Driving Under the Influence: The Dangers of Marijuana-impaired Driving
Over the past couple weeks, we’ve examined the issue of driving under the influence, discussing the role of strict laws in reducing the number of drunk drivers on the road and looking at some new approaches to keeping people from driving when they’re intoxicated. But as we consider some potential solutions, we also have to acknowledge that the problem itself is changing, as drug impairment is becoming nearly as common as alcohol impairment. For instance, one study of NHTSA crash data has found that 40% of fatally injured drivers tested positive for drugs in 2013—nearly as many as tested positive for alcohol! In addition, in a recent roadside survey, 22% of drivers tested positive for the presence of some drug (medications included).
In particular, the effect of marijuana on drivers has come under special scrutiny as states around the country continue to relax their prohibitions of it. Already, 23 states have legalized medical marijuana and four states (Alaska, Colorado, Oregon, and Washington), as well as Washington, D.C., have also decriminalized the recreational use of marijuana. Yet even before these legalization efforts began, marijuana was the drug (other than alcohol) most frequently detected in drivers; now, with marijuana legalization efforts continuing to gain steam, it’s worth wondering whether the drastic drop in alcohol-related crash fatalities that we’ve seen over the past 30 years is about to be reversed by a drastic rise in marijuana-impaired driving.
Unfortunately, we don’t yet have enough reliable and consistent data to draw any broad conclusions about marijuana-impaired driving. Part of the reason for this is that even though many states have relaxed their own policies, marijuana remains classified as an extremely dangerous Schedule 1 drug by the federal government, a decision that makes it much more difficult to conduct scientific tests to determine its effects. Nevertheless, one recent study seems to demonstrate that, while marijuana does impair driving skills to some degree, the nature of the problem is fundamentally different from that of drunk driving.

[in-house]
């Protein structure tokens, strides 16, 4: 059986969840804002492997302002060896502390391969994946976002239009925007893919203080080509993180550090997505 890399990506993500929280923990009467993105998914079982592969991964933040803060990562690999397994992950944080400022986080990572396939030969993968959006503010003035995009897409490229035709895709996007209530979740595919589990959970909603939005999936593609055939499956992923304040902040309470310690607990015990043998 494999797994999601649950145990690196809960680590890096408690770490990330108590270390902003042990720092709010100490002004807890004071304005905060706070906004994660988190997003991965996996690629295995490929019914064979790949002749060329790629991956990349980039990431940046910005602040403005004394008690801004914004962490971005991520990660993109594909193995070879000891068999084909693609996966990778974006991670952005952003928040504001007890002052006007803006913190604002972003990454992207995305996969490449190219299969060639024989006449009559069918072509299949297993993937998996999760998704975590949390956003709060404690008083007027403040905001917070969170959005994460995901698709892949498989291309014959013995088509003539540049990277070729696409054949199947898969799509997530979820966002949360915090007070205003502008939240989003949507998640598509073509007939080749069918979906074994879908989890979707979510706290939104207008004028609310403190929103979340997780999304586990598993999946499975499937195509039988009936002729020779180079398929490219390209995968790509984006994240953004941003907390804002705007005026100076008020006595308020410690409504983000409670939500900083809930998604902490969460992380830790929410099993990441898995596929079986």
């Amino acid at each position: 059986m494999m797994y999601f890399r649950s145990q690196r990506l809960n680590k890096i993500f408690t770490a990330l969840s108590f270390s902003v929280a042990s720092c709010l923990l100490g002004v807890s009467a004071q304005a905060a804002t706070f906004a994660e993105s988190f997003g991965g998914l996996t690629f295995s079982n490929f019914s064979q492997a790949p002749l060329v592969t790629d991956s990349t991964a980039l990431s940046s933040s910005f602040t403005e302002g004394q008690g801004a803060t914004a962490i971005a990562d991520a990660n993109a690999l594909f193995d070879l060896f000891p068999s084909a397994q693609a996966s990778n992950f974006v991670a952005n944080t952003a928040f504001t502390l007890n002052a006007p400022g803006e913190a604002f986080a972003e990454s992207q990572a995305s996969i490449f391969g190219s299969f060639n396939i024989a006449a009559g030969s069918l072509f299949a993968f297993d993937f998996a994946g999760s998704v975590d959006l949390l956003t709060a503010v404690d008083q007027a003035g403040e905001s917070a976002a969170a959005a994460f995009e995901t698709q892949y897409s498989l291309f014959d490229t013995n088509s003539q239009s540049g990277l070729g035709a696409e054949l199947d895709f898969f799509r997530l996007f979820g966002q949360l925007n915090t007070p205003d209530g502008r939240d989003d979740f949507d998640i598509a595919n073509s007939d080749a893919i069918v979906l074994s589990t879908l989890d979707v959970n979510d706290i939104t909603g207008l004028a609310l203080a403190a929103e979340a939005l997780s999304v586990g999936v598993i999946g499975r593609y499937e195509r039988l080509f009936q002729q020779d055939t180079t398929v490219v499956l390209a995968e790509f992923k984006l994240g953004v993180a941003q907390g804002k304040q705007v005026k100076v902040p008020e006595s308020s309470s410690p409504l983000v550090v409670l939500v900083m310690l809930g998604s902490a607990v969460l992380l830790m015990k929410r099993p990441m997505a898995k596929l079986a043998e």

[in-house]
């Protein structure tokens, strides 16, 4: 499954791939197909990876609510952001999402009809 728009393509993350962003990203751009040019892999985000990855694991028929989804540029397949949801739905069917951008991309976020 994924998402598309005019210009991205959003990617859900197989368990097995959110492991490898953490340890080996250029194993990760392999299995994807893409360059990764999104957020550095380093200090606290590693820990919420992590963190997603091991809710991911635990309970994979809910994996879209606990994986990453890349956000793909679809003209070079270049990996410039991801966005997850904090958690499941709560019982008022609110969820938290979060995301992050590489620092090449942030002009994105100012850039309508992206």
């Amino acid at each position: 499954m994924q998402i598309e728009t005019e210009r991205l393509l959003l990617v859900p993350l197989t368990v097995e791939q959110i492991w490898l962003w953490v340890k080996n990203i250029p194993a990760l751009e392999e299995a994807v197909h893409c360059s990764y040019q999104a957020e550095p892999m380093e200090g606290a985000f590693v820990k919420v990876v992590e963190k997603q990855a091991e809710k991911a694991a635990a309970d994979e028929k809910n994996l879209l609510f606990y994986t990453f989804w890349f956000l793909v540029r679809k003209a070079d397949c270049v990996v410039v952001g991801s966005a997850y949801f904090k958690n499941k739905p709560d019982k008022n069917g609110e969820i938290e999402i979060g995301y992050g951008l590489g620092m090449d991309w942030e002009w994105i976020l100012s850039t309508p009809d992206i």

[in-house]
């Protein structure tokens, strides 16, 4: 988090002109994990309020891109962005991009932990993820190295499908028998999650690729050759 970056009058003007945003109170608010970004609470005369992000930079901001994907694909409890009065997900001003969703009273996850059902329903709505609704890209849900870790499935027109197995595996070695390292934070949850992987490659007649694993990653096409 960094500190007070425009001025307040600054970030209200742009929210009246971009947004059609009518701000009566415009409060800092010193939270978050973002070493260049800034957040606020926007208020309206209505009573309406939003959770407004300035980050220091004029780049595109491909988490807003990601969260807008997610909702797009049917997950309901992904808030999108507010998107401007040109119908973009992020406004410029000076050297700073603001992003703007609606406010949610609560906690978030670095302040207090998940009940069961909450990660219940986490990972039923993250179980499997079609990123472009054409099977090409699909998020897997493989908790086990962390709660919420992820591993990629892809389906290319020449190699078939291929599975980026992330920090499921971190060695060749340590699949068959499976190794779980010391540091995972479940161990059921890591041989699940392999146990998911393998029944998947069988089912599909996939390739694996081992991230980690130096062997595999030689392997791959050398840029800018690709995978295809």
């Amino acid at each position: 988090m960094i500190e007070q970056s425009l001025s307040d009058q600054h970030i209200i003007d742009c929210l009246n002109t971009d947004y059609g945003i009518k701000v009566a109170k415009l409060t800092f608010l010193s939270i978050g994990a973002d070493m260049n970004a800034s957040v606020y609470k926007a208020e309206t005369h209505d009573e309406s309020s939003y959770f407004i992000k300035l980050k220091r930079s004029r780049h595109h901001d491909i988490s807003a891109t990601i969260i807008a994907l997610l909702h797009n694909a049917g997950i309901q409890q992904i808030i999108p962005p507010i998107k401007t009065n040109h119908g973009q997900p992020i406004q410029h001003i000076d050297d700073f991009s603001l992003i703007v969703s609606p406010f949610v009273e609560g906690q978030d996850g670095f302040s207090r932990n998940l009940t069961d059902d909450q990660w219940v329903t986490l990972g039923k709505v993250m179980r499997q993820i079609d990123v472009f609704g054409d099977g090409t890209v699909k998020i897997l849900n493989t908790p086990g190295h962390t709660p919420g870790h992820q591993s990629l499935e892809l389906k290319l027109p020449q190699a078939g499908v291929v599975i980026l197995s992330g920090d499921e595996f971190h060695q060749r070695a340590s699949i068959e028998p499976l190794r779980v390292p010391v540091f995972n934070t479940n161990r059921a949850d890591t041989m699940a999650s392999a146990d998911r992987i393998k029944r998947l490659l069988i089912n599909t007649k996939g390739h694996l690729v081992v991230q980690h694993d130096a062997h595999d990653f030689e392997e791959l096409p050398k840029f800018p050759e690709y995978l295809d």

In the study, funded by the National Institute on Drug Abuse, the Office of National Drug Control Policy, and the NHTSA, participants operated a driving simulator for 45 minutes, during which they had to steer and adjust their speed while maneuvering over different road conditions and hearing realistic highway sounds. The study tested drivers with a peak BAC of 0.065%, as well as with a peak blood THC blood concentration of 13.1 µg/L (THC is the main psychoactive chemical in marijuana); one important aspect of this study is that it looked at THC levels at the time of driving, rather than hours after the fact (as is often the case with police-conducted tests on drivers).
The researchers found that both alcohol-impaired drivers and marijuana-impaired drivers weaved within their lane more often. However, the speed of weaving—as well as the number of actual instances of drivers leaving their lane—increased only with alcohol impairment. And it’s worth noting that while alcohol impairment was tested at a BAC of 0.065%, an amount lower than the legal limit in the U.S., marijuana impairment was tested at a blood concentration significantly higher than the legal limit of 5 µg/L THC that’s been established in states where the drug has been legalized, like Washington and Colorado.